Wolfram|Alpha (www.wolframalpha.com) is a “computational knowledge engine” with over 10 trillion pieces of data and over 50,000 types of algorithms and models. Some of the goals of this company are to provide answers to factual queries, make objective data available to everyone, and compute everything that can be computed. This knowledge engine can provide answers about math, physics, astronomy, engineering, units and measures, weather, food and nutrition, socioeconomic conditions, and many more topics. The emphasis is on facts, data, and computation, not opinion, commentary, or evaluation.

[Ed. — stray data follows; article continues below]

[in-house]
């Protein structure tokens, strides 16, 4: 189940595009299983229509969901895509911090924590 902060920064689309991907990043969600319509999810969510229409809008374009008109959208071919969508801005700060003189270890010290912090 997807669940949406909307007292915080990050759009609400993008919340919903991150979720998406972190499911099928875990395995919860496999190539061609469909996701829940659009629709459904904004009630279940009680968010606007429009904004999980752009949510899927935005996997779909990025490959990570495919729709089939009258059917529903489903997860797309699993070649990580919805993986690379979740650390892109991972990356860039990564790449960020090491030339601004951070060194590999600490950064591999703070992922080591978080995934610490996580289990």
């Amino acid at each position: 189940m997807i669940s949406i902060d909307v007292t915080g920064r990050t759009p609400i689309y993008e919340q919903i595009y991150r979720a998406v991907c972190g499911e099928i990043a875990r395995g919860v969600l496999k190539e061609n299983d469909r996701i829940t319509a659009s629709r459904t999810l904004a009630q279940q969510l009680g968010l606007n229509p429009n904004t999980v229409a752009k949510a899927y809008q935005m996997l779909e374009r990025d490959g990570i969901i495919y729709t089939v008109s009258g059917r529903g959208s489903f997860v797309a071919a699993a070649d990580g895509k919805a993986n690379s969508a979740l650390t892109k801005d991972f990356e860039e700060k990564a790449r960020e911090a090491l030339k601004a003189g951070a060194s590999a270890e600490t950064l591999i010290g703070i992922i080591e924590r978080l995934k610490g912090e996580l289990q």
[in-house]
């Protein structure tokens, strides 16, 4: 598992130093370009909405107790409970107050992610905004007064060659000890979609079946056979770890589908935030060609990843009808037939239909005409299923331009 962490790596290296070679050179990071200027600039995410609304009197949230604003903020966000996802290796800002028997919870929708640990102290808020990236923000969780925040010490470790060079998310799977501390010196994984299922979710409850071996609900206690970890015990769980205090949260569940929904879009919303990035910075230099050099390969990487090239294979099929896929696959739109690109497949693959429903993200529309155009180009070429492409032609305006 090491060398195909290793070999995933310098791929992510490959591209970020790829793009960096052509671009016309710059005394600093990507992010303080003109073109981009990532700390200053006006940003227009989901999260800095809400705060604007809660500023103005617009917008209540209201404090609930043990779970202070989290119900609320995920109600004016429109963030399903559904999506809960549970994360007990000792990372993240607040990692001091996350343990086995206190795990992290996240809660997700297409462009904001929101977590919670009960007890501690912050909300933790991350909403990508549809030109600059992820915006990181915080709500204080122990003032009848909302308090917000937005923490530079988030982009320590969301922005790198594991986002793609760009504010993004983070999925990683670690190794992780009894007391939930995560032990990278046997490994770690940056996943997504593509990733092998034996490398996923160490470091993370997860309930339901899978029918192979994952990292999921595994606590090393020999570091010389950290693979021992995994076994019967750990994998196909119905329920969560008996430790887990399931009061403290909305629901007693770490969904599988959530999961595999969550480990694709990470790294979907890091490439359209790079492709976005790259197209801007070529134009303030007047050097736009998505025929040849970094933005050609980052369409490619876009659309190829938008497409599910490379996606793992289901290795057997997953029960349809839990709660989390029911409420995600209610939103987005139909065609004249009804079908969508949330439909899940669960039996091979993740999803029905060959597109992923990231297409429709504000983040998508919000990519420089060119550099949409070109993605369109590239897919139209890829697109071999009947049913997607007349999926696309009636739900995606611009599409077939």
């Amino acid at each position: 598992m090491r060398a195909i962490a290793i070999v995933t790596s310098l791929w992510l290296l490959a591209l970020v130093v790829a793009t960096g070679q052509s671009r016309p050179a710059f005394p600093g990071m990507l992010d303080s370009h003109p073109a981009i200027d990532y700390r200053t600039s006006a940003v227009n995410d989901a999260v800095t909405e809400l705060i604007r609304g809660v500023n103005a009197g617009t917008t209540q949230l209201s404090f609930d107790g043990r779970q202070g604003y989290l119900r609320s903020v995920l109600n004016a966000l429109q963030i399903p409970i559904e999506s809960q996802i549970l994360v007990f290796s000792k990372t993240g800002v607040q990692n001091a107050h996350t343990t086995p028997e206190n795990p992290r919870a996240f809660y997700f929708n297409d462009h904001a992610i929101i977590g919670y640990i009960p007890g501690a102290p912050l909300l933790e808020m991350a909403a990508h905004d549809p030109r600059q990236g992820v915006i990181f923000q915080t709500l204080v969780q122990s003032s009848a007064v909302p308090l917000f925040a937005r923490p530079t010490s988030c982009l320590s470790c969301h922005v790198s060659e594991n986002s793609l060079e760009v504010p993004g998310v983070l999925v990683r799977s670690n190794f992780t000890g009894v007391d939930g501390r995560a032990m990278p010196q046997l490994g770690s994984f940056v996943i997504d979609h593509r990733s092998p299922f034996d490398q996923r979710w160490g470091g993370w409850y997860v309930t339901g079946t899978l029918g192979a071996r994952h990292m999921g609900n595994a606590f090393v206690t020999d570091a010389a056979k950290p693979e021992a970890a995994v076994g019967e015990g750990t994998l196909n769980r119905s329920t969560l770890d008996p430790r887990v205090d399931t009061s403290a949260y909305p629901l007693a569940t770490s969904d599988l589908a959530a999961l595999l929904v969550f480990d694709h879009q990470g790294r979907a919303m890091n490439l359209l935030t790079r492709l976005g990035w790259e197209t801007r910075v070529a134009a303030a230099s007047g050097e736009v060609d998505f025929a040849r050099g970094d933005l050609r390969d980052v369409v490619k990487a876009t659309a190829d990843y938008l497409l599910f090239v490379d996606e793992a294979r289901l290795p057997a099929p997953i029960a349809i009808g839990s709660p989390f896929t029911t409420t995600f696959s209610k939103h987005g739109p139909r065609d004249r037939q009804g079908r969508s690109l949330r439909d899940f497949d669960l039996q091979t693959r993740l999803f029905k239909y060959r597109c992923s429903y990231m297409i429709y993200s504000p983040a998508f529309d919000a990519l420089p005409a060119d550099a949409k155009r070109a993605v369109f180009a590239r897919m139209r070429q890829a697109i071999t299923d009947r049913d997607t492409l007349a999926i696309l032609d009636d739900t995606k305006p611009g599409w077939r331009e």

The website states: “As we have developed Wolfram|Alpha, we have in effect been systematically covering the content areas of reference libraries and handbooks.” At first glance, this site appears to be very useful for a librarian to use for ready reference. However, in order to be useful, Wolfram|Alpha must understand the natural language query. In the FAQs, a question is posed: “Why doesn’t Wolfram|Alpha understand what I asked?” The answer is that either the question must be asked differently or Wolfram|Alpha does not cover that subject. How is a user supposed to know which is the case? The user can go on and on trying to rephrase a question when in fact Wolfram|Alpha doesn’t have that information, no matter how the question is phrased. This would lead to a lot of frustration and disappointment for the user. I asked about the size of Santa Clara University’s library collection, and even though that is a factual question, I did not get an answer. Apparently, the only part of the query that was understood was “Santa Clara University’s.” I received some factual information about the school (some of which was incorrect), but no information about the library collection. Alternate interpretations of my original query were offered, but the only two library-related interpretations provided information about a library in Poland and the meaning of the word library. The advice to the user for query construction is to use as few words as possible, try different words or notations, and use correct spelling. Entering just Orradre Library did not help, and the query could not have been made any shorter than that. Not understanding a natural language query is a major weakness of Wolfram|Alpha’s knowledge engine, especially the reference to correct spelling. Google can offer a “Did you mean…?” spelling suggestion; Wolfram|Alpha should be able to do so also. Finally, Wolfram|Alpha needs a much catchier name.